Social Psychology: Bystander Apathy Experiment

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Register to read the introduction…Fifty-nine female and thirteen male students from introductory psychology in NYU were recruited and told that they were participating in discussion about personal problems. However they were told that this discussion would take place through intercom and no face-to-face interaction was necessary. The hypothesis of the study was that the presence of more than one person in the helping area would lead to the responsibility of helping being diffused among the onlookers. To test this hypothesis, Darley and Latane created two cases of emergencies, one during a group discussion and one during a one-on-one discussion during both a pre-recorded voice on intercom is of an epileptic student who is having a seizure. It is mentioned that it could be life threatening but can only hear and not see the epileptic…show more content…
The parable describes how both a priest and a Levite passed a robbery victim on the road to Jericho without helping, whereas a Samaritan helped. The experiment researchers had three hypotheses that they wanted to test; (i) People thinking about religion and higher principles would be no more inclined to show helping behavior than laymen. (ii) People in a rush would be much less likely to show helping behavior. (iii) People who are religious for personal gain would be less likely to help than people who are religious because they want to gain some spiritual and personal insights into the meaning of life. Forty Religious studies students took part in the experiment and told to fill a questionnaire about religious affiliation and beliefs. In one building, they completed the questionnaire, and then they were instructed to go to another building. One group was told they had to give a talk on jobs and another, a talk on the parable of the Good Samaritan. Some participants were told not to rush and others being informed that speed was of the essence. On the way to the second building, a confederate was hunched over in the alley, in plain sight, in clear need of…show more content…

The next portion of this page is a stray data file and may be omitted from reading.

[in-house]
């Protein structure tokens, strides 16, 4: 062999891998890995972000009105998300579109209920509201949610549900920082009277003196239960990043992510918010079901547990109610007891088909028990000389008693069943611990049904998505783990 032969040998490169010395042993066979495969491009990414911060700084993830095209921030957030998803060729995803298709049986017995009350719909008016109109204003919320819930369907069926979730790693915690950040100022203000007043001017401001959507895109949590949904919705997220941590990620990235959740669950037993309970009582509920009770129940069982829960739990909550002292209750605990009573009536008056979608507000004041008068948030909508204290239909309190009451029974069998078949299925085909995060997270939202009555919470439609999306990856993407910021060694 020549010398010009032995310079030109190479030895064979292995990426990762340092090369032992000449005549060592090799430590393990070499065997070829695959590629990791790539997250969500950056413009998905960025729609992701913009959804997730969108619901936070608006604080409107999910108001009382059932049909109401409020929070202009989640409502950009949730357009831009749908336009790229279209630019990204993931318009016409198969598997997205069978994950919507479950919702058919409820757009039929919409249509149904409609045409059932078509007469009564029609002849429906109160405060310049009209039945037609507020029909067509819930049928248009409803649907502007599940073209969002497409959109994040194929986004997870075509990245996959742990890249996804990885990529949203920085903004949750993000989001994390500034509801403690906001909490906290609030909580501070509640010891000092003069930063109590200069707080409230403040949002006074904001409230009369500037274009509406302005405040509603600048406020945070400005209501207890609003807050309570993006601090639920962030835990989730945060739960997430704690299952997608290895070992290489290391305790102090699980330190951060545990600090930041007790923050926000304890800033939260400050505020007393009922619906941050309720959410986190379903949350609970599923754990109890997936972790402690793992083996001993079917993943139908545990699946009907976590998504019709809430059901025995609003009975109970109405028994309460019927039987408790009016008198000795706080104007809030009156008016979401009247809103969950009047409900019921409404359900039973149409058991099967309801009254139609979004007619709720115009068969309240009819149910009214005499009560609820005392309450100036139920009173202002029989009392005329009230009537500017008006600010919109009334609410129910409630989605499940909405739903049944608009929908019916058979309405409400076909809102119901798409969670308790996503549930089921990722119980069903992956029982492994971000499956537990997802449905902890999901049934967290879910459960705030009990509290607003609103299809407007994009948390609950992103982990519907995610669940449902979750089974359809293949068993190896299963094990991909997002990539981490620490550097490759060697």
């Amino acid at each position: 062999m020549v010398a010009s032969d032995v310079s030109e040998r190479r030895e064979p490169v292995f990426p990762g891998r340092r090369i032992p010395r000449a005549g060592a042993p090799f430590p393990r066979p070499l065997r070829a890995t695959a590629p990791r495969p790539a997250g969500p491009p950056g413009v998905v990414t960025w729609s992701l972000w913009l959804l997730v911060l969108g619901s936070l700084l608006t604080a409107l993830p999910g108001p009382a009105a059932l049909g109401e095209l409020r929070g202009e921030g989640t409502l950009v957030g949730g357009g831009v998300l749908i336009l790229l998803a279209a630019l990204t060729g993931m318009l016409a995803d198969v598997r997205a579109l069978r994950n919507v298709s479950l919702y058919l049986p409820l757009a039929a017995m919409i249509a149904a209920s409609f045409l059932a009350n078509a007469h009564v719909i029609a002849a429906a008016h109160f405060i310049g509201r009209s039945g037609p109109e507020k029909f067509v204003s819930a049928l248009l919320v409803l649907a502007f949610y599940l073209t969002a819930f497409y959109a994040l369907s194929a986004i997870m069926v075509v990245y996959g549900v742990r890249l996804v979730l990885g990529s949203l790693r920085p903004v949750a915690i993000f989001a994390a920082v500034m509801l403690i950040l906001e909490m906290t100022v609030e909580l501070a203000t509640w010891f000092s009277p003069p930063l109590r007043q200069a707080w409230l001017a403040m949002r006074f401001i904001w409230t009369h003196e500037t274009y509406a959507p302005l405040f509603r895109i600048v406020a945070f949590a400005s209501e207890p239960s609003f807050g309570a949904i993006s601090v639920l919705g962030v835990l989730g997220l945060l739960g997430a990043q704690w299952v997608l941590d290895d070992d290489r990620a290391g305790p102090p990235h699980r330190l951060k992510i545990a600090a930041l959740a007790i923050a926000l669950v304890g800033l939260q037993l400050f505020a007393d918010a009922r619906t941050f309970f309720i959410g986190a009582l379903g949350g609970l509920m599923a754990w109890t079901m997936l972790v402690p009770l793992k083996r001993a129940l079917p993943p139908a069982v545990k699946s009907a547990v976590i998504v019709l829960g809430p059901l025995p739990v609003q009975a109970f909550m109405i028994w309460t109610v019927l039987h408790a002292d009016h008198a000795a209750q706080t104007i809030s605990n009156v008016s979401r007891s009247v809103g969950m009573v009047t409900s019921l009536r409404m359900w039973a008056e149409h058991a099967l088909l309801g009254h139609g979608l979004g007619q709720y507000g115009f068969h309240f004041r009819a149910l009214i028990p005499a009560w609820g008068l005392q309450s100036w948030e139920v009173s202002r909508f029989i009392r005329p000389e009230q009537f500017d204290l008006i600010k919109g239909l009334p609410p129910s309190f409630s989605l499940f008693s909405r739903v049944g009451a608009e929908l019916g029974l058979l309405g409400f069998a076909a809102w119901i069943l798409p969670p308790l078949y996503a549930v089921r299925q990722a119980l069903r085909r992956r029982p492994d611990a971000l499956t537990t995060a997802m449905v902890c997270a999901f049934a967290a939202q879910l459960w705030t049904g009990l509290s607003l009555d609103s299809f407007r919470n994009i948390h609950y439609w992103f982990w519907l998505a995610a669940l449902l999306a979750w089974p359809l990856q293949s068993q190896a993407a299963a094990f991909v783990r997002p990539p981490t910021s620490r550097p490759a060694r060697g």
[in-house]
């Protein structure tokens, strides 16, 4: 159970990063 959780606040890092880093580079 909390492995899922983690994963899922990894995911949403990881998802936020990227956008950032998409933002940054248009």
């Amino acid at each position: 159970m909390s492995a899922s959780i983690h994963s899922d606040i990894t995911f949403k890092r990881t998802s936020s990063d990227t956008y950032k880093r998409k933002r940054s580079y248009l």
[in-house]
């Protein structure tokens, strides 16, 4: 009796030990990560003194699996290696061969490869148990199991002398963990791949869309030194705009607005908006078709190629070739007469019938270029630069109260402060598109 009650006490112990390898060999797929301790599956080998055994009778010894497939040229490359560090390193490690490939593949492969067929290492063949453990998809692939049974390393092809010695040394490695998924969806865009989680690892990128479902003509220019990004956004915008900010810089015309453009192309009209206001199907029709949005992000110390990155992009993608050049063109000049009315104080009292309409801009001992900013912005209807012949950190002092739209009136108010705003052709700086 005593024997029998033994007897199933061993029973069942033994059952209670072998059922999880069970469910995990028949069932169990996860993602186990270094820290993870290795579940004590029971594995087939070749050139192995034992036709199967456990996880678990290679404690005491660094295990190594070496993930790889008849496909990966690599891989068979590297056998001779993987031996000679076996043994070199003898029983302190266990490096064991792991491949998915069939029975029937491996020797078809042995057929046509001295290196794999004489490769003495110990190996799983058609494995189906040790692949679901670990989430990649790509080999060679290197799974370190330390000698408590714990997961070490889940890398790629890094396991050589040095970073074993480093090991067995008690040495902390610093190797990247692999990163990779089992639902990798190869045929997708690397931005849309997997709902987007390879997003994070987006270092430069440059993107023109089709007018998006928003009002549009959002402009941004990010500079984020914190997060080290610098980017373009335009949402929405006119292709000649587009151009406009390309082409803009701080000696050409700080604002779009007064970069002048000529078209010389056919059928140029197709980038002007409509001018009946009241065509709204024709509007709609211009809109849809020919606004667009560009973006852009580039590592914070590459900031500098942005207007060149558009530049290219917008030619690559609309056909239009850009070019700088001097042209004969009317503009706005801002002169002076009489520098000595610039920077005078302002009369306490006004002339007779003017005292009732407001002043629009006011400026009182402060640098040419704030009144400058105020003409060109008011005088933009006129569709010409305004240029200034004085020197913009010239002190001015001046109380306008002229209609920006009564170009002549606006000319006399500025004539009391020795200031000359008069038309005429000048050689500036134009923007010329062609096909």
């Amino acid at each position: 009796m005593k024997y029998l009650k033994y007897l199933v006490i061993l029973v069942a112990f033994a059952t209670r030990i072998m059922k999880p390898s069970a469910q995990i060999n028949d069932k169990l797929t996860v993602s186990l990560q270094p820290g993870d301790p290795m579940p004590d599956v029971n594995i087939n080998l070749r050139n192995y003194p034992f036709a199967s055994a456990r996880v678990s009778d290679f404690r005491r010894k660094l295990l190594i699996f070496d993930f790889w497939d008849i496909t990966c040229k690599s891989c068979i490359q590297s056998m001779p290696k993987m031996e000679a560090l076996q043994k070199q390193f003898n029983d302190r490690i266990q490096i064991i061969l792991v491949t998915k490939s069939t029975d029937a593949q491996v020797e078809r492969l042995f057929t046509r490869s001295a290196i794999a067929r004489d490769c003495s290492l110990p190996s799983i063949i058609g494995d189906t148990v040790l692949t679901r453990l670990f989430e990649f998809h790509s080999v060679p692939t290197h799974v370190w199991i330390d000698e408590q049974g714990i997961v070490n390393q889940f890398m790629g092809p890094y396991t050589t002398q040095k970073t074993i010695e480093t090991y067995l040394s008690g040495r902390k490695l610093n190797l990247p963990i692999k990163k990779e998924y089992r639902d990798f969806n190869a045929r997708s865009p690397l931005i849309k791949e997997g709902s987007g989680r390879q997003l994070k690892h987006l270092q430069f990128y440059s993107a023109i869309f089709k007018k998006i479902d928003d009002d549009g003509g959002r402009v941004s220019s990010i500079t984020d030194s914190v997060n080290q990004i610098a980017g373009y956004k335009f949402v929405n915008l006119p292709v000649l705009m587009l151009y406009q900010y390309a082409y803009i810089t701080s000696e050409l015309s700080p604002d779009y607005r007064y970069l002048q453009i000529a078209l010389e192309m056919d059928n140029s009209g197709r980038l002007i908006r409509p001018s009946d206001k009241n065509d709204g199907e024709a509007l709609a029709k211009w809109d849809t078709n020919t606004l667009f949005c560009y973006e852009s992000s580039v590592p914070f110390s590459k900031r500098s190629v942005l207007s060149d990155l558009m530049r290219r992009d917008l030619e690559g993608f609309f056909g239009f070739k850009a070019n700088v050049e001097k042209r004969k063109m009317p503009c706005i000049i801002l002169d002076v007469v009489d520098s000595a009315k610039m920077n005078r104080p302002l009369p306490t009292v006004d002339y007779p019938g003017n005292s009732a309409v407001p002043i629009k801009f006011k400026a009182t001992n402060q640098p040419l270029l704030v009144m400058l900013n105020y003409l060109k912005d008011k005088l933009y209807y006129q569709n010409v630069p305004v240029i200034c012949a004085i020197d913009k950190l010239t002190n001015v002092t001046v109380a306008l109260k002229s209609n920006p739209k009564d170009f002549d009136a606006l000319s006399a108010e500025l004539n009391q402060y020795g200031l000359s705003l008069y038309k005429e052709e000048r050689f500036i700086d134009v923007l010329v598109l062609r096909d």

The five steps are as follows: first, the bystander must notice that something is wrong. Secondly, they must be able to define it as a situation requiring help. They must then decide whether to take personal responsibility and furthermore what kind of help to give. Finally, the last step is to implement the decision to intervene. In Latane and Rodin’s “Lady in Distress” (1969) laboratory experiment set out to test this theory. The participants were set to wait in a room alone, with a friend, with a passive confederate, or with a stranger. They then heard a woman in an adjoining room fall and cry out in pain. The results showed there was no difference between the helping behavior when alone or with a friend, but its likelihood dropped when with a stranger and was lowest when with a passive confederate. The interpretation of the result was consistent with previous laboratory studies: Helping behavior decreased in large groups. This was explained using the concept of diffusion of responsibility in which the outcome is diffused, or spread, among many people. The aspect of modelling was also relevant, because when with a passive confederate the least help was given. It seems that the social influence of the other person and their actions are relatively important. Over all the results are consistent with the five step model and explain how a person
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